Register - if you don't have an account

Yes! Sign me up for Global Property Guide's fortnightly email newsletter.

Login - for registered users

Forgot Password?
Explore destinations
continent map couldn't be loaded Pacific Europe & Russia North America Latin America Asia Africa Middle East Caribbean


Financial Overview


Property Search

Global Statistics

Regional Statistics

Last Updated: Aug 15, 2016

Hungary has experienced an amazing property bull market for the past two years, but a slowdown appears imminent.

During 2015 house prices increased by 17.71% (17.78% inflation-adjusted), according to FHB Bank's estimate.  Figures from the Hungarian Central Statistical Office (KSH) are lower - according to KSH, prices of existing dwellings rose by 11.71% (11.78% inflation-adjusted) in 2015, while prices of new dwellings increased by 6.67% (6.74% inflation-adjusted).

In Budapest, Hungary's capital, the mean price of existing and new dwellings increased by 15.53% (14.93% inflation-adjusted) y-o-y in Q4 2015, according to KSH.

In 2015, credit for second-hand homes rose by 36.5%. Dwelling permits issued were up 38.8% y-o-y during the first quarter of 2016 - boomtime growth figures!

However, although total housing transactions rose by 4.9% in 2015, most growth took place in the first half of the year and was concentrated in second hand homes.  A slowdown appears imminent.  In Q1 2016, Hungary's GDP slowed sharply with only 0.9% growth y-o-y, the slowest for three years, according to the Hungarian Central Statistical Office (KSH). The meagre expansion was due to weak construction and weak industrial growth. The OECD lowered this year's economic outlook for Hungary from 2.4% to 1.6%.

Obviously Hungarian real estate agents were very happy in 2015!  During the first nine months of 2015, selling times plunged in comparison to the same period in 2014, according to Otthon Centrum (OC).
  • Blockhouse flats required 1.5 months to sell on average, 43.37% less than in 2014.
  • Brick-built flats required 3 months to sell on average, 27.64% lower.
  • Brick-built family homes required 7.5 months to sell on average, down by only 1.35%.

Part of the recovery in housing demand 2014-5 was caused by the government increasing, at the beginning of 2013, the amount of 5-year loan subsidies, the maximum value of subsidized loans, and the loan house price threshold. These measures causing significantly stronger credit demand in the second half of 2013. Demand continued to rise in 2014 and 2015, according to KSH.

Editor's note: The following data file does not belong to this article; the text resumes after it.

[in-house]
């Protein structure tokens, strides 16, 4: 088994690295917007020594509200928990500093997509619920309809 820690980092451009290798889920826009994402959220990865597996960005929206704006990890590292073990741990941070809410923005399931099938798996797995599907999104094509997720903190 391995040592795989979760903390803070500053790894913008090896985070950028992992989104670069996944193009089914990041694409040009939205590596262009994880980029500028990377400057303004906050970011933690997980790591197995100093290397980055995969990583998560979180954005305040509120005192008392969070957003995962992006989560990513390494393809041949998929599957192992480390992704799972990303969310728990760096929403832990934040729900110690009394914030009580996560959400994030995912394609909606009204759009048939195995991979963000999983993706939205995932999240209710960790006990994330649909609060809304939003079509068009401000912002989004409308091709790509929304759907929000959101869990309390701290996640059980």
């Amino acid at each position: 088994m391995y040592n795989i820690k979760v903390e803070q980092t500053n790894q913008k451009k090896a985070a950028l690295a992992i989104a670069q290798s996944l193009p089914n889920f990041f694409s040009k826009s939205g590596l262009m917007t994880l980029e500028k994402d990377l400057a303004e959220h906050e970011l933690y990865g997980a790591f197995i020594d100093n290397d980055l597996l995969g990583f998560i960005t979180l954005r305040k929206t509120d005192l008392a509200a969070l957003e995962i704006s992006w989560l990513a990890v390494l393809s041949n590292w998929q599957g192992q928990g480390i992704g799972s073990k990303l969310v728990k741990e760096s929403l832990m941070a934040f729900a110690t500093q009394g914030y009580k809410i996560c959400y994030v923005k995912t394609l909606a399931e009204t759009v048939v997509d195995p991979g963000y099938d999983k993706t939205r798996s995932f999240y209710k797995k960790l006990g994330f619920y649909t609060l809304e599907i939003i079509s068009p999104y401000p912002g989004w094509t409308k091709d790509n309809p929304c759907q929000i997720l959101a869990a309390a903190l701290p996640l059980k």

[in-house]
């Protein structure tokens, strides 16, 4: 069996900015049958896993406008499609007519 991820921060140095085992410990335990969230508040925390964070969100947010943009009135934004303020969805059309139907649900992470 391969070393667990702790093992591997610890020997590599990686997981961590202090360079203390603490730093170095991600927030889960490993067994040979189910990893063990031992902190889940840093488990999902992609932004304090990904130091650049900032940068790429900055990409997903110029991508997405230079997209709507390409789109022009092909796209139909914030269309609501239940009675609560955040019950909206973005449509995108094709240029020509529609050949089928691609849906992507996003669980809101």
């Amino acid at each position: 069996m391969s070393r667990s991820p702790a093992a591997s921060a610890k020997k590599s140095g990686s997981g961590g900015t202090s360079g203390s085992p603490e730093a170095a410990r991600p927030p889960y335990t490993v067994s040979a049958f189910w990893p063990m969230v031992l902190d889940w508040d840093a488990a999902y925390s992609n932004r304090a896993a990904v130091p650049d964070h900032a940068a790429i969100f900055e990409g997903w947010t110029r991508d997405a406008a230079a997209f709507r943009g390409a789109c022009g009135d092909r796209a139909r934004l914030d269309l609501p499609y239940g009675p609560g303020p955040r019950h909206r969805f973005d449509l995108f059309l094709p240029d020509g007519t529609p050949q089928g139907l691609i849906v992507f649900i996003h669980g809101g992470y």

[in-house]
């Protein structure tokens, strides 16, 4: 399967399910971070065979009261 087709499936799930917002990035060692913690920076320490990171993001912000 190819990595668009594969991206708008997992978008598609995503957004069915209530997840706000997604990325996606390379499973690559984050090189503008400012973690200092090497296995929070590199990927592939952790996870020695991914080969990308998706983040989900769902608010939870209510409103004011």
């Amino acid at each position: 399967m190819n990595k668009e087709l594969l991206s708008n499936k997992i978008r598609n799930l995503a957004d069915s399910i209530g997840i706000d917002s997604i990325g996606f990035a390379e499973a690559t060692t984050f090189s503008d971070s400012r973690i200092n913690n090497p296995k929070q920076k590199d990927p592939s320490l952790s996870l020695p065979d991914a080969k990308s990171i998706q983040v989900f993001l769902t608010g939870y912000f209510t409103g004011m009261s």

A non-refundable subsidy, the family housing allowance (CSOK) became available from July 1, 2015.  It can be used for buying new- and used homes, for apartment expansions, and for home construction.

On December 15, 2015, the National Assembly lowered the VAT rate for new dwelling units to 5% from the previous 27%, in a further attempt to boost the property market. The new VAT rate will be effective from 2016 to 2019. The amendment also contained other measures to improve construction sector's performance and reduce red tape, according to the Ministry for National Economy.

Purchases of real estate in Hungary by foreigners
Hungary house prices Hungarian law requires that real estate purchases shall be concluded through private contract (purchase agreement) countersigned by a lawyer. Non-Hungarian citizens are further obliged to gain the approval of the relevant Administrative Office in order to purchase property as a private person. According to regulations most foreigners should receive a permit within 2-3 months.

Most lawyers advise foreign nationals to set up a company registered in Hungary in order to purchase property. In this case, no permit is needed. This is a fairly swift and easy procedure (taking 1-2 days), and all expenses can be written off.

Analysis of Hungary Residential Property Market »

Last Updated: Jul 25, 2016

Gross rental yields, i.e., the gross return on investment in an apartment if fully rented out, range from 6.89% to 7.21% in Buda, while in Pest rental yields are a little lower, ranging from 5.82% to 6.42%.

These are good yields. Two years ago we found higher yields in Pest, it is not clear to us whether there has been a genuine change or whether this is some sort of sampling problem, but our research confirmed the trend this year.

The average prices per square metre (sq. m.) of apartments in Buda, the greener side of Budapest, range from EUR 1,798 to EUR 2,017, with higher prices in Pest, the business and commercial centre of Budapest. In Pest prices are around 2,350 per sq. m..

Smaller apartments tend to be cheaper (on a per square metre basis) both in Buda and in Pest.

Rents in Buda range from around EUR 11 to EUR 11.60 per month per sq. m., whereas in Pest, monthly rents per sq. m. range from around EUR 11.20 to EUR 12.70.

When buying property, take into consideration that round trip transaction costs are quite high in Hungary.  See our Property transaction costs analysis in Hungary and  Round-trip residential property transaction costs in Hungary, compared to the rest of Europe.